Learn more about the 2011 earthquake that shook the monument

"The storms of winter must blow and beat upon it ... the lightnings of Heaven may scar and blacken it. An earthquake may shake its foundations ... but the character which it commemorates and illustrates is secure." - Robert Winthrop

The Earthquake
At 1:51 p.m. on August 23, 2011, a magnitude 5.8 earthquake struck 90 miles southwest of Washington, D.C. Visitors inside the Washington Monument's observation deck were thrown about by the force of the shaking; falling mortar and pieces of stone caused minor injuries, though all the people inside exited safely. Damage occurred throughout the metropolitan Washington area, but the Washington Monument was among the significantly damaged structures. Check out the videos below to learn more about the earthquake, assessments and the repairs that followed.

 
 


Assessing the Aftermath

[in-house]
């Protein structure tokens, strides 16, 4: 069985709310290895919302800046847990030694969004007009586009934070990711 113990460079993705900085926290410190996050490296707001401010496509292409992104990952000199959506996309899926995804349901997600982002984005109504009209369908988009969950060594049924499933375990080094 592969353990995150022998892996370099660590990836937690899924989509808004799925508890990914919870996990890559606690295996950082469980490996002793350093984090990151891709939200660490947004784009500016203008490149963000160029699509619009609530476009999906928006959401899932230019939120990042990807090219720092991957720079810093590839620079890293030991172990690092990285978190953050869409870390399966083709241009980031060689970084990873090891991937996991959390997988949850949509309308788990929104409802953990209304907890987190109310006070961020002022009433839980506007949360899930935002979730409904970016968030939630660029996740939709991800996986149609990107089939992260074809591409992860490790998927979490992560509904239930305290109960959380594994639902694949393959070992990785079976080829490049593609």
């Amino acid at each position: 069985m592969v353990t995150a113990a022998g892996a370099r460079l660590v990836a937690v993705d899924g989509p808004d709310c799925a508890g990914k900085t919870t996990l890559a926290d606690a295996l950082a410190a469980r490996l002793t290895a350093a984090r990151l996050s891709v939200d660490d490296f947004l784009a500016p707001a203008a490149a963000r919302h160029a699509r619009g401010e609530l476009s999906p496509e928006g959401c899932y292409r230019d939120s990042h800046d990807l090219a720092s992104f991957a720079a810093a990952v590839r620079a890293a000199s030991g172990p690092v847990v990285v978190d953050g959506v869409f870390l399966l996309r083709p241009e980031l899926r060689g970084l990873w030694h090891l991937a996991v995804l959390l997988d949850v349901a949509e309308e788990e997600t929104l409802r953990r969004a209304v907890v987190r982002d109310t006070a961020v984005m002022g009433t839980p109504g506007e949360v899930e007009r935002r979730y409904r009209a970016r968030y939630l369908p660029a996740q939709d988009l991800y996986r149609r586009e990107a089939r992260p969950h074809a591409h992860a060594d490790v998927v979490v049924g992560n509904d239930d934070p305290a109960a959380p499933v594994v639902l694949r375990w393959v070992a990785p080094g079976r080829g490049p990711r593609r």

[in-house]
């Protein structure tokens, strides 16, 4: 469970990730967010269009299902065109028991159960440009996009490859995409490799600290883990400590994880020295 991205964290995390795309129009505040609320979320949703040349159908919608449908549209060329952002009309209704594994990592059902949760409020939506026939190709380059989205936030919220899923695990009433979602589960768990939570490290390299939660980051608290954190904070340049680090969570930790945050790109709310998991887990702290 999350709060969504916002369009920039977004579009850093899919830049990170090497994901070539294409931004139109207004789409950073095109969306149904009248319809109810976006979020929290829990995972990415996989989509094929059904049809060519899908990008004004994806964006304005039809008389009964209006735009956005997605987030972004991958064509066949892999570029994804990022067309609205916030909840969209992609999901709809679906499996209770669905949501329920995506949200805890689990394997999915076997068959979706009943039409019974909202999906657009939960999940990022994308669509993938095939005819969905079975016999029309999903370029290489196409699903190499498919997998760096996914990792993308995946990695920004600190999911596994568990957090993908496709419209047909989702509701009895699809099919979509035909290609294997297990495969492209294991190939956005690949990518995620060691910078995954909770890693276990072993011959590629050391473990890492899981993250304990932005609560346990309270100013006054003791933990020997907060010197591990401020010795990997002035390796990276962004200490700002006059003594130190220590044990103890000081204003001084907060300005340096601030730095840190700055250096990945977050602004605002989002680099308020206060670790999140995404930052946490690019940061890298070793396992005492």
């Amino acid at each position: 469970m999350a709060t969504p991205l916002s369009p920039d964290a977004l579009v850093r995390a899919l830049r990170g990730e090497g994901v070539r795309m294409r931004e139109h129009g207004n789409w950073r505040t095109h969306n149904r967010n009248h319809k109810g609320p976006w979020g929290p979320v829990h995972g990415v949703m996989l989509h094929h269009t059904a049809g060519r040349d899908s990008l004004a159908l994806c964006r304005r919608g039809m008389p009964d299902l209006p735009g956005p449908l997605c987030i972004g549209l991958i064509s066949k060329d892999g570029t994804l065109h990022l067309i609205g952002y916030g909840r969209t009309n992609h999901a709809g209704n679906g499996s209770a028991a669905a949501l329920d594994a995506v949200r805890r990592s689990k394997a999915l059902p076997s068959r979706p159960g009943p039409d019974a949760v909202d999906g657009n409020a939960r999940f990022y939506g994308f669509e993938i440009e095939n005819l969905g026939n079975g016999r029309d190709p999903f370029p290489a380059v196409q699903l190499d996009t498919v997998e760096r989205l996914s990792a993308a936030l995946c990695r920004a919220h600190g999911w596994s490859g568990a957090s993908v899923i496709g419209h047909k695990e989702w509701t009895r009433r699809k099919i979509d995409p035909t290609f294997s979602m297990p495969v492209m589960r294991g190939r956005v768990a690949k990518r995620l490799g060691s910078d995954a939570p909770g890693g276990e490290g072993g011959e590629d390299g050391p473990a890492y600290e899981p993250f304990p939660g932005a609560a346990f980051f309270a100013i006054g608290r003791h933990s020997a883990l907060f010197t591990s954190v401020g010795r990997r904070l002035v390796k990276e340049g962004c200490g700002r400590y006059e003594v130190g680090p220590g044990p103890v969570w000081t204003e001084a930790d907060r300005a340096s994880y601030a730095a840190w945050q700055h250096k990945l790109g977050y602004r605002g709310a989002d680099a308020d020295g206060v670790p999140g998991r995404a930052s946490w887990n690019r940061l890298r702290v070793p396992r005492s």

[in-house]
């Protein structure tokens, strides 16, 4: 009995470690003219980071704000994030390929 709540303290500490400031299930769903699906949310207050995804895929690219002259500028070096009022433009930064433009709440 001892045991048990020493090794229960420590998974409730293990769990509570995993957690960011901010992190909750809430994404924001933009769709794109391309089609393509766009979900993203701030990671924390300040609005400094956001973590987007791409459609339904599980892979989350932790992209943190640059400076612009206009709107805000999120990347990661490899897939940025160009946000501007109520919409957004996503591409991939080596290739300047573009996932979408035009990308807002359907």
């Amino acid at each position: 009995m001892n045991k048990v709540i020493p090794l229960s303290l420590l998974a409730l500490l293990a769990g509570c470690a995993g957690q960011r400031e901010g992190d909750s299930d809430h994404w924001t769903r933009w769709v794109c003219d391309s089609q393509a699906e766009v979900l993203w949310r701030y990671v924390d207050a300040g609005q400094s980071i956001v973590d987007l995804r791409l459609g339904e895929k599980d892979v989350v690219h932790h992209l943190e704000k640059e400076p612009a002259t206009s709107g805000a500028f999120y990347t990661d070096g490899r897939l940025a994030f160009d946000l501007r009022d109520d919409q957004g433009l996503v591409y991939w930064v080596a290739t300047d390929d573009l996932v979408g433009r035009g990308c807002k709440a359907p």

Assessments of the building revealed cracks, spalls, and displacements of stones and joints throughout the building. Using centuries-old stone masonry techniques and modern engineering science, the National Park Service and Difficult Access Team from Wiss, Janey, Elstner, Inc. assessed the damage to this one of a kind structure and planned for a precarious repair.
 
 


The Repair Plan
The repair work that followed ensured that all have the opportunity to ascend to the observation deck and to stand outside the shining obelisk and look up in wonder and amazement admiring the greatness of both the monument and the man whose memory it represents.
 
 

For more videos on the Earthquake its impact on the Washington Monument visit our Photos and Multimedia page.

Visit the Trust for the National Mall on YouTube to see their video on Re-opening the Washington Monument and David M. Rubenstein who's incredible donation helped pay for the repairs.

Last updated: June 1, 2015

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